In Western Society, It Takes A Mosque to Raise Muslim Family

By , Staff writer of the Christian Science Monitor and Lamis Andoni

EVERY day after work, Ma'een and Fayzeh Khalifa take their three children to the mosque here for prayers. On weekends the children go to the mosque for Arabic classes and other regular community events.

If Mr. and Mrs. Khalifa, who come from Lebanon and the African Mauritius Island, were in their native lands, they would rarely visit the mosque.

But the 1,260 mosques in America are increasingly a focal point of social and family life for Muslims - an emerging subculture of support and community.

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"The activities at the mosque provide us and our children with the opportunity to mix with other Muslims and to uphold Islamic values," says Mrs. Khalifa, wearing a dress coat and an off-white hijab.

The increasing importance of the mosque in America is a revival of a traditional Islamic concept of community worship called Jama'a. In Arabic this means "a like-minded gathering."

At a Friday sermon at the Islamic Center for Southern California in Los Angeles, for example, prayer leader Maher Hathout expounds on the concept to some 1,000 worshippers from various ethnic backgrounds: "We come here to pray for Jama'a ... a cohesive group. If we do not cement relations among individuals ... we defy the notion of Jama'a."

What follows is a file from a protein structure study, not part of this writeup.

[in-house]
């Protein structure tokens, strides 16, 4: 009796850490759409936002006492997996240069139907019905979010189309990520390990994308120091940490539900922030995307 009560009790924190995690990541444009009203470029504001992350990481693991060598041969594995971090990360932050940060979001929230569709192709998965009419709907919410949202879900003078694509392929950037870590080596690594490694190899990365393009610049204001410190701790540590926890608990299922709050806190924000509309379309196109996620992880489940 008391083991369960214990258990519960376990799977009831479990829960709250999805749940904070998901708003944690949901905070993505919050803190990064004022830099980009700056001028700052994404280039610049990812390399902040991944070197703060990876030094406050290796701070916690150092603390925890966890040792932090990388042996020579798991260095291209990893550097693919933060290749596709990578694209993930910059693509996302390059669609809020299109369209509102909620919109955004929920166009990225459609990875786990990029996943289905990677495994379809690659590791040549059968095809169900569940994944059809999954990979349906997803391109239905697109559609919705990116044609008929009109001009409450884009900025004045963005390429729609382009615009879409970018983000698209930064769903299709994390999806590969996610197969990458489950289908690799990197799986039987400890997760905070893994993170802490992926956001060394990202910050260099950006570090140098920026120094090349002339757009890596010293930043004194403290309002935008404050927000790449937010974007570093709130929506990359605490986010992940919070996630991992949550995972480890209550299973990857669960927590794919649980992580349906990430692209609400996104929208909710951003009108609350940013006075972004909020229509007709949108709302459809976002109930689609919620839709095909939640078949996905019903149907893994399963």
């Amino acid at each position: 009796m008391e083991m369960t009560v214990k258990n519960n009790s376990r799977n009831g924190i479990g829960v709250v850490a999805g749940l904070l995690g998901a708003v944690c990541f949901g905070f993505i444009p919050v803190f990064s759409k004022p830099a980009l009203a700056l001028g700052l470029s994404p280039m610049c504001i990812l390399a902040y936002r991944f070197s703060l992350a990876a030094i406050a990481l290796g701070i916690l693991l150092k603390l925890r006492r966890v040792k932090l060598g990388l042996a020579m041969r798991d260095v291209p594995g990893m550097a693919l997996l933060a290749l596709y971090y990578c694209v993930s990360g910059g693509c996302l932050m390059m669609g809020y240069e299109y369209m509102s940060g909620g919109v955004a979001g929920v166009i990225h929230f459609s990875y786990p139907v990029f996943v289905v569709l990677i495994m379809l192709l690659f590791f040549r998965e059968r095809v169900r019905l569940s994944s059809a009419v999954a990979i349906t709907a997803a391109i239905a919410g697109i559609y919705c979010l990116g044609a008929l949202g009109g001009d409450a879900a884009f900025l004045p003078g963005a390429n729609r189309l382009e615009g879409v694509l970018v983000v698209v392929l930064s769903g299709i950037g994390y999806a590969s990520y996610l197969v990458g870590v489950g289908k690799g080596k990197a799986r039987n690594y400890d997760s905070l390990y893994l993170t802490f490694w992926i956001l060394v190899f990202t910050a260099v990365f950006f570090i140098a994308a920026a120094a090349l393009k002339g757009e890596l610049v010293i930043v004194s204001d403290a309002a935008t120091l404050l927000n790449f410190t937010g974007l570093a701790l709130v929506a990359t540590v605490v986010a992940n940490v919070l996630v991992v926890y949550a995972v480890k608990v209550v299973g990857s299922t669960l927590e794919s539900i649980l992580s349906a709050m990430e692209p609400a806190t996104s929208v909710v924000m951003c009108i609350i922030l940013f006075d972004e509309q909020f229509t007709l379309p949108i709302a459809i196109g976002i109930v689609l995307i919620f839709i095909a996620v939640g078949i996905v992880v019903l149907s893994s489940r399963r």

The mosque subculture provides family counseling that public social services could not. Families contribute to the construction and upkeep of the mosque and community buildings. A member who is a carpenter or accountant may render these services as a form of zakat, or mandatory contribution.

Mosques also act as a way station for traveling Muslims. In mosques visited around the country, men stretched out the floor, not only for prayer but also in sleep, having arrived from trips.

At an Orlando, Fla., mosque a weary young Moroccan has just come from Denver to "work for the Mouse" at Disney World. He will stay in the mosque until a fellow Muslim helps him find housing.

Larger Islamic centers use commercial services to help cover expenses. The Khalifas, for example, rent an apartment from the Tempe mosque board of trustees. Indian and Middle Eastern restaurateurs rent space near the mosque to serve worshippers.

Most important, the new subculture offers haven from what many Muslims see as the negative commercial and permissive atmosphere of the larger culture. Parents send teens to mosque activities to keep them from dating and from common adolescent temptations. Families might watch "Islamically correct" videos, use the library, or share a pot luck with other families.

IN addition, the physical structure of the mosque in America has taken on its own identity. American mosque architecture is evolving in a way unique in the Muslim world.

"An American style is emerging," says Omar Khalidi, a specialist on Islamic architecture at the Massachusetts Institute of Technology in Cambridge, Mass. "The style is functional, cost-effective, with fewer embellishments and less decoration."

One feature missing from some US mosques is the minaret, the tall sliver of stone that Muslims climb to call out prayers. In some cases, zoning rights for minarets have been denied when neighbors worried that the prayers might be blasted loudly. Muslim officials, though, say the minaret in America is not used for prayers but is symbolic.

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